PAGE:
Roundtable Discussion

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Definition

Roundtable Discussions are small group discussions where everybody has an equal right to participate. This method can in reality encompass a number of different formats; roundtables are a form of academic discussion, used as a technique for community and public engagement, and may also be used by organisations and businesses.

Roundtables are generally not open to the wider public, but involve a relatively small number of participants who discuss or deliberate on a topic that is usually identified beforehand. The key principle underpinning a roundtable is that all participants are on equal footing [1].

Roundtable discussions are distinct from the Magic Roundtable, which is a specific deliberative technique. This entry refers to roundtables in a general sense; the implementation of which will vary in practice.

Problems and Purpose

The general purpose of a roundtable is to hold a close discussion and exploration of a specific topic. A roundtable, holding all participants on equal footing, aims to confront issues rather than people [2]. The individual aim of a roundtable discussion will vary in practice. Roundtables are used as one-off events, as series, as a tool within broader participatory processes, and as established, ongoing meetings.

The San Francisco Urban-Rural Roundtable had a specific set of aims, where participants were given a list of four goals to focus on. The overall objective of this series of roundtables was to produce a final set of recommendations which were ultimately used as the basis for San Francisco’s first food policy. The Coquitlam River Watershed Roundtable in British Colombia was established as a permanent planning entity, having been chosen as a suitable structure through a participatory planning process. The latter application is distinct in its role being embedded as a part of an ongoing process, meeting on a biannual basis. Another ongoing use of roundtables is seen in the Coffee Cup Revolution, an initiative to reduce waste. In this case, roundtables are used to discuss individual initiatives with stakeholders and the local community.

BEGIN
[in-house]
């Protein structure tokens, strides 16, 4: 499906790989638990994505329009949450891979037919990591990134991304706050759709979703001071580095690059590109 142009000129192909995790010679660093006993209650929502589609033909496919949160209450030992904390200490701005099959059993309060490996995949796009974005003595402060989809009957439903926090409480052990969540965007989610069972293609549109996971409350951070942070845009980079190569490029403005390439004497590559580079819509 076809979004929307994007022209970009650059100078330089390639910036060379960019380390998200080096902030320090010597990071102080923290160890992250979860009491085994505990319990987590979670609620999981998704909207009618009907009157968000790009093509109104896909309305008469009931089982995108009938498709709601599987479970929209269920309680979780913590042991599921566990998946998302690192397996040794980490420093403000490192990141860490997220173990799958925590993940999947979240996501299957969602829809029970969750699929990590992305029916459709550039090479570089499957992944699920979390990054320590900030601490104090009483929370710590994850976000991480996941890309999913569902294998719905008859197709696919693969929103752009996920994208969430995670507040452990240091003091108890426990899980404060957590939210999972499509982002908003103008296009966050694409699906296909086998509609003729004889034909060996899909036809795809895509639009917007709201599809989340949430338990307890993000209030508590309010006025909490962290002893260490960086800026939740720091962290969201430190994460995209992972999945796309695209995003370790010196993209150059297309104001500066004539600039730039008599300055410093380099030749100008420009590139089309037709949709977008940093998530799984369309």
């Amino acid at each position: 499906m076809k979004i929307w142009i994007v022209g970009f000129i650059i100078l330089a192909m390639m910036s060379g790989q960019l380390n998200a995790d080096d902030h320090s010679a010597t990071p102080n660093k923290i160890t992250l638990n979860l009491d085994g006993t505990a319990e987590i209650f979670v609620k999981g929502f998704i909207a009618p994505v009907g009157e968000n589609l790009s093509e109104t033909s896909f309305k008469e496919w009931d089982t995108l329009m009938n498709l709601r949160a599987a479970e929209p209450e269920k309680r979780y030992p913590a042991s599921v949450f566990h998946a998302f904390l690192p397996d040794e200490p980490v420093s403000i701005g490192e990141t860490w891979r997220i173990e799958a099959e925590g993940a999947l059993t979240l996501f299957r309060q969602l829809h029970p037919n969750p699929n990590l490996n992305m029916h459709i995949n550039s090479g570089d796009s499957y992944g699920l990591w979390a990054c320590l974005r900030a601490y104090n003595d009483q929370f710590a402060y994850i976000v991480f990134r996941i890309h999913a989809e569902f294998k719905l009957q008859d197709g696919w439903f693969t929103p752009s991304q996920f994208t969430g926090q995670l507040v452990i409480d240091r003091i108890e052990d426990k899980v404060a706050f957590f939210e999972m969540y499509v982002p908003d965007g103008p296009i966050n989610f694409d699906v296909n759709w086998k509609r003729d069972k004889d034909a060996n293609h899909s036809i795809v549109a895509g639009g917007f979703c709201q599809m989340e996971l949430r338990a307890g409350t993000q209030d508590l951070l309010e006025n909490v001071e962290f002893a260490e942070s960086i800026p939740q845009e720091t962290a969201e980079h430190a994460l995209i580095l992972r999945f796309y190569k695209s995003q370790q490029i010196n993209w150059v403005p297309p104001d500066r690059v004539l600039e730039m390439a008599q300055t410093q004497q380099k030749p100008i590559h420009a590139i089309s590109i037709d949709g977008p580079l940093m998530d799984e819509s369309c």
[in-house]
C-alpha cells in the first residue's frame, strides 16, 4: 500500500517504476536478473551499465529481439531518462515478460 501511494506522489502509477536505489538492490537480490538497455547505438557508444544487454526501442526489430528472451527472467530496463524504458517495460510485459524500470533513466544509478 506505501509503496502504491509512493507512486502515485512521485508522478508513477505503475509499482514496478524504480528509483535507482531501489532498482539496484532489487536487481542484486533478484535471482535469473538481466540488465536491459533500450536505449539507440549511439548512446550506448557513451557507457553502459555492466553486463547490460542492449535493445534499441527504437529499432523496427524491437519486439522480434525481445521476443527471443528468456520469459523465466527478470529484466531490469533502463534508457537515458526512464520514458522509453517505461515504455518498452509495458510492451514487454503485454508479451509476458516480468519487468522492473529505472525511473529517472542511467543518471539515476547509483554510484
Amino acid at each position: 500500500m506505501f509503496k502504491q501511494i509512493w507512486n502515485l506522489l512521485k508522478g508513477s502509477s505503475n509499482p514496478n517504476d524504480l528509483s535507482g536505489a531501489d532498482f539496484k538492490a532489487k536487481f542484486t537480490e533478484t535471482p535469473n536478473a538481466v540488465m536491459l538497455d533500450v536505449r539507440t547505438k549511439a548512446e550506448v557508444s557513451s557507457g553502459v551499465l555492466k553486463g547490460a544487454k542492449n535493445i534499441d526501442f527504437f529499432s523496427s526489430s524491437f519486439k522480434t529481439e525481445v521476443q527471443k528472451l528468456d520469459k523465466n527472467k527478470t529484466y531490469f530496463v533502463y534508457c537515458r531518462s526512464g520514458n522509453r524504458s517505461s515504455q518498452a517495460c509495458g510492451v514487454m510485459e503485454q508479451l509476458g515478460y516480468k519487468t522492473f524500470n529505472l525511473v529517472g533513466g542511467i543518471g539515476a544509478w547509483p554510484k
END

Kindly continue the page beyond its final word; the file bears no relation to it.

History

Whilst the term was coined from King Arthur’s legendary round table where knights congregated, the roundtable as an engagement is somewhat more recent, arising in the 1980s from rose “out of a need for consensus-building to identify problems and seek solutions in the relationship between formal decision makers (such as governments & judiciaries) and other sectors of society (such as environmental groups, community groups & other interest groups)” [2]. Nonetheless, the roundtable’s legendary origins are still relevant, since the round shape of the table meant that no one person sat at the head, and everyone seated was of equal stature [3].

Participant Selection

Generally participant numbers at a roundtable are relatively small – 10-12 people [2]. However, larger numbers are manageable if participants are split up into smaller groups, as seen in the Halton Citizens’ Reference Panel which involved over 50 members of the public, split up into groups of seven or eight.

Participant demographics will vary according to the purpose and need of the organiser.  Roundtables often involve stakeholders and stakeholder organisations who are invited by the organiser [4]. They are not usually open to the public (as observers), although members of the public may take part.

Participants are usually invited by the organiser a few weeks in advance of an event. Given the range of contexts in which roundtables are used, participants may comprise stakeholder or community organisations, business people, employees and employers, professional associations and others [2].